Manchin and Moss play in charity game | The Elkins Inter-Mountain
U.S. Sen. Joe Manchin battled for rebounds with NFL standout Randy Moss during the Governor's Charity Basketball Game at the Kenneth "Honey" Rubenstein Juvenile Center on Friday.
Manchin and Moss took part in the game that helped the Kenneth "Honey" Rubenstein Juvenile Center cadets raise money for Tucker County Helping Hands.
"We started this last year," said Manchin, D-W.Va. "We told the young men this will be your night."
Manchin said the cadets at the center picked their charity and, even though they may be at the juvenile center, they will make something of themselves.
"These are young men that will contribute to society," he said.
"Tonight is their night. I guarantee they will be successful," Manchin said.
Manchin said Moss spoke to the Rubenstein Eagles before the game in the locker room.
"Randy is an inspiration to them," he said.
Manchin led a team consisting of the West Virginia State Police and West Virginia Division of Corrections Commissioner Jim Rubenstein against Randy Moss, West Virginia Division of Juvenile Services Community Resources Coordinator Parnel Legros, Donnie Jones, Mark Wright, Greg Dennis and cadets from the center.
The Eagles avenged their loss from last year, defeating the Governor's Team coached by Manchin by a score of 117-89. Before the game, Manchin told the crowd his team would even "cheat" to get an upper hand on the Eagles and Moss.
"For us to be competitive, we have to cheat," Manchin said.
The Governor's Team controlled the opening tip and went on a four-point run. Moss and Manchin both checked into the game for the first time with 9:48 remaining in the first quarter. Manchin lined up beside Moss as one of the Eagles attempted free throws.
The Governor's Team had a 25-11 lead at the end of the first quarter. Moss came to the sideline and was called over by his former coach, Jim Fout, from DuPont High School. Fout gave Moss advice on the game. With 10:53 left in the second quarter, Moss yelled to the crowd, "Don't worry, we are going to win this."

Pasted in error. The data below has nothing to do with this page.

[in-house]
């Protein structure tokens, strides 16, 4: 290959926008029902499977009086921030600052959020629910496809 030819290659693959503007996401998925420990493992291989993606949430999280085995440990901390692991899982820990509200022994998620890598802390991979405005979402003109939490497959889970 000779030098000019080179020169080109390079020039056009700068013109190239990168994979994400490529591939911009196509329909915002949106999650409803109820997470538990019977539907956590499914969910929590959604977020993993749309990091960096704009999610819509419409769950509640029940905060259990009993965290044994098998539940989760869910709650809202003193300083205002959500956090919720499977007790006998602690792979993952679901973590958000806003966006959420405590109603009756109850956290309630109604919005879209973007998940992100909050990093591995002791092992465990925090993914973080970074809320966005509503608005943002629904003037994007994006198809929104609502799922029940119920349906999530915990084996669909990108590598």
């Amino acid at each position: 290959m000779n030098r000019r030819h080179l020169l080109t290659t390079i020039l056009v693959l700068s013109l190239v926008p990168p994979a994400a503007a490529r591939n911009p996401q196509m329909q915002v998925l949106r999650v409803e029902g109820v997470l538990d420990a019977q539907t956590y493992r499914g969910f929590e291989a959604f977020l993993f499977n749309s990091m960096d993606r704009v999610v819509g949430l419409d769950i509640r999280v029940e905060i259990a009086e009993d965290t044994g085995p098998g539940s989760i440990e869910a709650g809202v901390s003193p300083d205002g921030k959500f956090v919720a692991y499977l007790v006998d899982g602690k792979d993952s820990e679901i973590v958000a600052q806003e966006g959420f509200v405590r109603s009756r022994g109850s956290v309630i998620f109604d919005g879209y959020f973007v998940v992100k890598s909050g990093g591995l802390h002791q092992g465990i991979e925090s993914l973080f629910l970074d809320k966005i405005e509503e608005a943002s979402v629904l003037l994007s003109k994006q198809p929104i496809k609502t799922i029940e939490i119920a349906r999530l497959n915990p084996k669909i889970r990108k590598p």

With 6:40 remaining in the second, Moss nabbed two steals and turned them into points, cutting the lead to 37-30. He later brought the game to within two, 39-37, after nailing a three-pointer. The Eagles captured the lead at the end of the half, 45-41.
During halftime, Psimed, the sponsor of the event, presented a $1,000 check to Tucker County Helping Hands.
The Eagles took over in the second half, and Manchin resorted to tactics to try to bring his team back into the game.
Manchin deployed anywhere from six to nine players in the final two quarters of the game. At one point, Manchin dawned a referee shirt and whistle to regain an edge.
He didn't stop there - he also took one of the Eagles, Donnie Jones, and put him in one of his team's gold jerseys.
With only two minutes left in the game, Manchin had nine players on the court, but that still wasn't enough to slow down the Eagles. At the final buzzer, the Eagles captured the victory with a tally of 117-89.
After the game, Moss posed for pictures with the Rubenstein Center cadets, took the mic and spoke to the crowd.
Moss invited the cadets in the stands to join his team on the court.
He thanked everyone who came out to the event and said a big deal was made over him being there, but the game was not about him.
"It's not on me," he said. "Parents, it's not on you - it's on these young men."
Moss said he would see the crowd next year and, as long as he was playing for the Eagles, they would not lose the trophy.
Legros said he knew Moss through mutual friends and the pair began to talk, which prompted Moss to play in the game.
"It is a great opportunity for the kids to see a product like Randy and that they can do well," Legros said.
West Virginia Division of Juvenile Services Director Dale Humphreys said the charity game began last year when Manchin was still serving as governor. After the game, there was a change in the cadets, he said.
"We noticed a big change in their self-confidence," he said. "We asked him (Moss) if he could come up and he said as long as the game was not about him. This is one of the many things he has done for juveniles across the state."
By: Anthony Gaynor
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